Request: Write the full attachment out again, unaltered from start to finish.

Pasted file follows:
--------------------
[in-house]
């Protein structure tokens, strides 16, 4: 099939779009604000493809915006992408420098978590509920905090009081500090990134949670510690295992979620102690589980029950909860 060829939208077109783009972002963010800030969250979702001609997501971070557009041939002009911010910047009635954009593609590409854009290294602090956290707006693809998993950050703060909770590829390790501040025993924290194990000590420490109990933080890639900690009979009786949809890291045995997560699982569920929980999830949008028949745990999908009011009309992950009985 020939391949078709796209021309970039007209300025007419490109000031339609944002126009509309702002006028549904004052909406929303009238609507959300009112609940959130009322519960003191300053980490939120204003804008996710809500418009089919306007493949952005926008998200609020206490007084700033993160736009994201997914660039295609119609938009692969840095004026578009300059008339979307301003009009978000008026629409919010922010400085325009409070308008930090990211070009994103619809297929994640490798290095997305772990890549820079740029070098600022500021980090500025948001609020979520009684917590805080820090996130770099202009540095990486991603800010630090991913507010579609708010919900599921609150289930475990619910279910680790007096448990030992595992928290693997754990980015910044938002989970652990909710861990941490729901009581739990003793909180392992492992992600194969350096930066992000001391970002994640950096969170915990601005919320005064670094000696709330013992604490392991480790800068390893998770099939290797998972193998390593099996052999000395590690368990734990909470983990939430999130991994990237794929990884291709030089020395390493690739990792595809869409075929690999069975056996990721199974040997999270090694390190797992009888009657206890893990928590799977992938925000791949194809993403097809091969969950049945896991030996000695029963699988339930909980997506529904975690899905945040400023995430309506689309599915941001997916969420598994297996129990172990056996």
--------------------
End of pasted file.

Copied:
[in-house]
């Protein structure tokens, strides 16, 4: 099939779009604000493809915006992408420098978590509920905090009081500090990134949670510690295992979620102690589980029950909860 060829939208077109783009972002963010800030969250979702001609997501971070557009041939002009911010910047009635954009593609590409854009290294602090956290707006693809998993950050703060909770590829390790501040025993924290194990000590420490109990933080890639900690009979009786949809890291045995997560699982569920929980999830949008028949745990999908009011009309992950009985 020939391949078709796209021309970039007209300025007419490109000031339609944002126009509309702002006028549904004052909406929303009238609507959300009112609940959130009322519960003191300053980490939120204003804008996710809500418009089919306007493949952005926008998200609020206490007084700033993160736009994201997914660039295609119609938009692969840095004026578009300059008339979307301003009009978000008026629409919010922010400085325009409070308008930090990211070009994103619809297929994640490798290095997305772990890549820079740029070098600022500021980090500025948001609020979520009684917590805080820090996130770099202009540095990486991603800010630090991913507010579609708010919900599921609150289930475990619910279910680790007096448990030992595992928290693997754990980015910044938002989970652990909710861990941490729901009581739990003793909180392992492992992600194969350096930066992000001391970002994640950096969170915990601005919320005064670094000696709330013992604490392991480790800068390893998770099939290797998972193998390593099996052999000395590690368990734990909470983990939430999130991994990237794929990884291709030089020395390493690739990792595809869409075929690999069975056996990721199974040997999270090694390190797992009888009657206890893990928590799977992938925000791949194809993403097809091969969950049945896991030996000695029963699988339930909980997506529904975690899905945040400023995430309506689309599915941001997916969420598994297996129990172990056996």